During the 1970s and 1980s, tobacco control was not on the public agenda. The low price of cigarettes, widespread advertising and lack of health warnings meant that more than a third of South Africans smoked at that time.

But the change in government in the early 1990s also brought a change in government’s attitude towards smoking.

1990 – South Africa introduces comprehensive tobacco control policies to address the growing epidemic of tobacco use in the country.

1992 – Taxes make up 30 percent of tobacco product prices.

1993 – Then Minister of Health, Dr. Nkosazana Zuma, introduces the Tobacco Products Control Act of 1993, mandating that health warnings be added to cigarette packs and advertising material, and prohibiting smoking on public transport.

1995 – Tobacco use in the country peaks in the early 1990s, and by 1995, 35 percent of South African adults smoke.

1997 – To dissuade smokers, government raises taxes on tobacco products to 50 percent of cigarette the retail prices.

1998 – Tobacco control efforts start to show progress in lowering smoking prevalence, which drops to 25 percent of adults.

1999 – An amendment to the Tobacco Products Control Act bans tobacco advertising, the sale of tobacco to minors and increases regulations around smoking in public places, including the workplace.

1999 – Zuma is awarded the World Health Organisation’s (WHO) Tobacco Free World Award.  She later becomes the country’s Minister of Foreign Affairs and is succeeded as health minister by Dr. Manto Tshabalala-Msimang.

2000 – Cigarette smoking is found to cause eight percent of deaths, mostly due to heart and lung disease, including lung cancer.

2001 – The law banning public smoking comes into effect. Smokers may now only smoke outside and in cordoned off indoor areas.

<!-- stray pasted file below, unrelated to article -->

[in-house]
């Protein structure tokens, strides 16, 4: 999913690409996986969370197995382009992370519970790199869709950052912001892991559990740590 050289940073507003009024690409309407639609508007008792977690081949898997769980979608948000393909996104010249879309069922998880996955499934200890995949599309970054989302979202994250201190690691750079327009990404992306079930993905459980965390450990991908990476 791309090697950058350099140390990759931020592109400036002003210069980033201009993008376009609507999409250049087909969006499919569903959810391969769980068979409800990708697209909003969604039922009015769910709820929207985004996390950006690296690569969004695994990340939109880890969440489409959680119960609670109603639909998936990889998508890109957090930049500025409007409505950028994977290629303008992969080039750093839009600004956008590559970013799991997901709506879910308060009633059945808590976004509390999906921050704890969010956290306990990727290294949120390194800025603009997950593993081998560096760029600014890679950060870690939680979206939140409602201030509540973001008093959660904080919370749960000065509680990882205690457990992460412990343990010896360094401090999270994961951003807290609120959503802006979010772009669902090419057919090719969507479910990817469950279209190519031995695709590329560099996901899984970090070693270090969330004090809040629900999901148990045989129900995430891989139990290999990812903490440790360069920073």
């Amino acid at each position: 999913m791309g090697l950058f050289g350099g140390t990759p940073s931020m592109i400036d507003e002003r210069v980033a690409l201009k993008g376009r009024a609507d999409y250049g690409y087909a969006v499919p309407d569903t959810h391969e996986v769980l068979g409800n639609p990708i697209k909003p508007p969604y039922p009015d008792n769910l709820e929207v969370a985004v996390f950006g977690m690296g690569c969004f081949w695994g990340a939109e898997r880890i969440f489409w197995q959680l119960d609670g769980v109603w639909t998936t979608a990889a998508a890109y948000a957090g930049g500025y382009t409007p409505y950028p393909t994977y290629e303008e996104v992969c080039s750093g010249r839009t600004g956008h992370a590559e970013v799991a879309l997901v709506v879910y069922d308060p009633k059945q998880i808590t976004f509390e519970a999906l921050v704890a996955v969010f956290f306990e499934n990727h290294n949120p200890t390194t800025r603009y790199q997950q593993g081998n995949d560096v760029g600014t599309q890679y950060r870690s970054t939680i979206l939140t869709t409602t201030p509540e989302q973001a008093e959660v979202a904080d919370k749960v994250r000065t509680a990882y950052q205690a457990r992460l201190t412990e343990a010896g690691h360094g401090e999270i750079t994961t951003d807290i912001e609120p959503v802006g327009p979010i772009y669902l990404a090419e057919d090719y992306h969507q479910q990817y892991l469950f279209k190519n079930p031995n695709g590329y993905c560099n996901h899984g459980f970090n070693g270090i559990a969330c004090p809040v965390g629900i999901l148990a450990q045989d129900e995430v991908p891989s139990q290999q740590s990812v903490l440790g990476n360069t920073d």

2003 – Smoking rates were still declining with about 23 percent of adults continuing to smoke. Tobacco control experts note that South Africa has Africa’s highest rate of smoking.

Real cigarette prices have increased by 115 percent due to steep rises in excise taxes since 1993. Despite the sharp price increases, cigarette prices in South Africa remain low in comparison with many developed nations.

2004 – Excise tax on tobacco products are raised to 52 percent of retail prices.

2005 – South Africa ratifies the WHO’s Framework Convention on Tobacco Control (FCTC), which gives governments a framework for quickly passing and implementing evidence-based tobacco control laws.

2005 – Only about 18 percent of South African adults smoke.

2008 – An amendment to the Tobacco Products Control Act aligns the country’s policies with FCTC guidelines by, for instance, raising the legal smoking age to 18 years, restricting tobacco sponsorship and promotion and mandating more extensive health warnings at points of sale.

2010 –  Regulations to limit the display of tobacco products at the point of sale are gazetted.  As of 2013, this has yet to be signed into law.

2012 – Smoking rates in South Africa fall to about 16 percent of adults, but smoking is still responsible for 44 000 deaths annually in the country.

2012 – Draft regulations that would ban smoking in public places and certain outdoor public places, such as beaches and outdoor eating areas, are gazetted, but have not been passed into law.

2013 – South Africa signs an international treaty to clamp down on the illegal trade in cigarettes.


“Trends in Adult Tobacco Use from Two South African Demographic and Health Surveys Conducted in 1998 and 2003,” South African Medical Journal

“Tobacco Control in South Africa: Next Steps,” Harvard University

“Tobacco Excise Taxation in South Africa,” World Health Organisation

National Council Against Smoking